The same island has owned the biggest fleet of Westeros for centuries, further building warships for other armies. This means they must have a lot of wood - huge forests to provide for the shipyards. 
And thirdly, there needs be good farmland to nourish all those dock workers and sailors.
I would conclude, the Arbor should be as big as Ireland, but all maps show it more comparable to Malta (at the most)... What do you think, is this a slip of GRRM?

Also, another question: The culture of the Iron Islands is obviously modelled after the Vikings. But if you look at it, they are (almost) on the same longitude as the Riverlands... The stormy, cold, weather of the islands seems a bit out of place. They are not really secluded (like Scandinavia in our world) either, you would think they should have been conquered long ago to stop them from raiding. Why did Martin not place them further North, off the Frozen Shore for example?

 

The Arbor is much, much bigger than Malta. It's about 170 miles long and around 70-80 miles wide. More than half the size of Ireland, maybe almost two-thirds the size.

Whether that's big enough to answer all those queries is another issue. My personal belief is that the Redwynes allied with the Hightowers and got their wood from the mainland. Just because the Redwynes are a major naval power now doesn't mean they always were (look at how the modern Velaryons are a pale shadow of their former selves), so their naval strength might have only come about recently-ish as a result of that alliance.

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I'm far from an expert on wines, but there are plenty of wine produced in Sicily, Corsica, Sardinia, or even Cyrpus; all of them about the size of the Arbor or smaller. It is clearly big enough to produce the necessary wine to supply the reduced number of nobles and wealthy people in Westeros that could afford such luxuries.

I'd say that the strange thing is not that the Arbor produces wine. The question should be why other places such as the Vale, the Riverlands or the Reach do not. Perhaps it has to do with the weather. A vine takes three or four years to produce grapes. If they died during winter, that would preclude the possibility of a wine industry in Northern latitudes.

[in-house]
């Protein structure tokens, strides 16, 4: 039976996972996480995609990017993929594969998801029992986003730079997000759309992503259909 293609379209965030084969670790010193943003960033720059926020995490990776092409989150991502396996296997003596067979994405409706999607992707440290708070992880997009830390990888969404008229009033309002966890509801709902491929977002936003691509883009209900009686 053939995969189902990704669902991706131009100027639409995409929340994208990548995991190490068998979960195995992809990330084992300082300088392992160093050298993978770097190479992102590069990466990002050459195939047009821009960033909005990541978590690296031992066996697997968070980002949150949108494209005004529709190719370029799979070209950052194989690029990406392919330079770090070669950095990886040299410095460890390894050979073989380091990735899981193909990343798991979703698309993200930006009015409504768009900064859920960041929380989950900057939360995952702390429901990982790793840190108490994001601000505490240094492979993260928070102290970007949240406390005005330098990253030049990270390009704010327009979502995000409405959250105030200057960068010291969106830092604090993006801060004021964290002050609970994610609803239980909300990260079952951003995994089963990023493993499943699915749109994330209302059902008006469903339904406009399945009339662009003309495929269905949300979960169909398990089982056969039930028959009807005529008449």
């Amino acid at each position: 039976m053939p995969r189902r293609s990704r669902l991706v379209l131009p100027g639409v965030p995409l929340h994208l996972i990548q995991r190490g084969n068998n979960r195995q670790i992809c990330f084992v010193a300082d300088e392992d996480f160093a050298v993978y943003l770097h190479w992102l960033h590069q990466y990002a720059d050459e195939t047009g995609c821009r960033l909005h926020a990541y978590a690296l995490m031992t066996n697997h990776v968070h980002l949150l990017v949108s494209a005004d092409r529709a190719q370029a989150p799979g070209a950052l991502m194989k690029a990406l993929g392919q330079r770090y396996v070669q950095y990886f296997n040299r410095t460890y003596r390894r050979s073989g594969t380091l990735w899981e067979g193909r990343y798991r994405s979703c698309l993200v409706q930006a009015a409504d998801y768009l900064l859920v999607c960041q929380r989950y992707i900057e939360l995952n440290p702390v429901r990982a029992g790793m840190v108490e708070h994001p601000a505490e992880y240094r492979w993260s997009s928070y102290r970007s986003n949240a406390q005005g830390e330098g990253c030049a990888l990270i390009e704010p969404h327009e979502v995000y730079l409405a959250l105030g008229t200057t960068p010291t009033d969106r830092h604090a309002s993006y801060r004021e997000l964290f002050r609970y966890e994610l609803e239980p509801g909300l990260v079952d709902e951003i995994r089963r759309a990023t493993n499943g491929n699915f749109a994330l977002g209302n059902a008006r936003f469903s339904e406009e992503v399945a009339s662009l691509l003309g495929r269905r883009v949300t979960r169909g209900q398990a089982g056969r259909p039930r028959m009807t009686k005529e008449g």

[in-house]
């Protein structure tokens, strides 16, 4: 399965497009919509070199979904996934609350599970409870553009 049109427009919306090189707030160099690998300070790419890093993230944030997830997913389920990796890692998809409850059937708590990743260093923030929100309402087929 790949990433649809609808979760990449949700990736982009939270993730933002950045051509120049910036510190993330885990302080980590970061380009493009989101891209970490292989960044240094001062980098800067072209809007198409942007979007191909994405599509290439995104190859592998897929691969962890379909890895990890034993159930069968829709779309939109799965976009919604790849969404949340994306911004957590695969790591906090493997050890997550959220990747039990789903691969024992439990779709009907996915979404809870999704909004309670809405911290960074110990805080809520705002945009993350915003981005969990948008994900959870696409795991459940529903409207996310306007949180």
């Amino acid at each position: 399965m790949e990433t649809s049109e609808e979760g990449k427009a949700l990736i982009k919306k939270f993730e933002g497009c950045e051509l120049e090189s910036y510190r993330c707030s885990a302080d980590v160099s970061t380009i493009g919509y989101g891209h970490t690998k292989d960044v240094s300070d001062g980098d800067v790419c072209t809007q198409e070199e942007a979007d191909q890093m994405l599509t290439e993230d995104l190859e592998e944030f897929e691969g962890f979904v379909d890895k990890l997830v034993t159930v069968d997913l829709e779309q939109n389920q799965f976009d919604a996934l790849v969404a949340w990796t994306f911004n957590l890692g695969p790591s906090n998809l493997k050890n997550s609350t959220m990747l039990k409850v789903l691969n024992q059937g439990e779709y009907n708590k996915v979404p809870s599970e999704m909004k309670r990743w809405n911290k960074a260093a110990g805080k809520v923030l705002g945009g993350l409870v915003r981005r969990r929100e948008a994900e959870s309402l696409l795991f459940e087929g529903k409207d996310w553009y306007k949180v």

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Vitamin C is literally vital, so people had to somehow have access to that even long winters. Or I assume that people living in places where those are problem use most possible sources of wine to make jams, juices or just somehow froze them instead of making wine.

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On 14.4.2018 at 4:35 PM, Werthead said:

Whether that's big enough to answer all those queries is another issue. My personal belief is that the Redwynes allied with the Hightowers and got their wood from the mainland. Just because the Redwynes are a major naval power now doesn't mean they always were (look at how the modern Velaryons are a pale shadow of their former selves), so their naval strength might have only come about recently-ish as a result of that alliance.

Considering that the Redwynes were once kings they could actually still have vassals on the main land of the Reach - or have strong business ties there, giving them access to wood and other resources.

And it seems indeed very likely that the Redwyne fleet wasn't always as large or impressive as they is today. During the Dance we have a short remark that the Arbor declared for Aegon II, yet Otto Hightower did not turn to Lord Redwyne as a new Master of Ships but to Dalton Greyjoy - and when the Ironborn declared for Rhaenyra he turned to the Three Daughters for help, not Lord Redwyne.

Unless the Redwyne support for Aegon II was only lukewarm/nominal it is very likely the Redwyne fleet was no match for the Velaryon fleet in those days. And what little we know about the Regency later on also implies the Redwynes were a non-factor there - Lady Johanna Lannister turned to the lord admiral of the Reach, Leo Costayne, to get the Westermen to the Iron Islands and not Lord Redwyne.

In that sense it is not unlikely that the Redwyne fleet grew and grew during the Targaryen years because they the Arbor prospered during that era. In addition, other naval powers waned in those days - the Velaryon, Lannister, and Targaryen fleet was destroyed repeatedly in the last years.

In fact, the major blow against Velaryon strength at sea may have been the storm in the night of Dany's birth. What we know implies that it destroyed the entire Targaryen fleet in the harbor of Dragonstone - and most of those ships would have been Velaryon ships. Ships are not easily replaced, implying that the restored royal fleet Stannis and Joffrey destroy on the Blackwater wasn't necessarily as large as the royal fleet under Aerys II.

And a King Robert wouldn't have granted the Velaryons as many ships as they owned under the Targaryens. After all, Robert gave Dragonstone to Stannis, and made him his Master of Ships, making it very likely that he did not only command but also own the bulk of the Baratheon navy.

What's really odd is that the Hightowers don't have a vast fleet, considering that they control a huge harbor and are likely even more involved in international trade than the Redwynes are - who apparently only/mostly export wine.

Edited by Lord Varys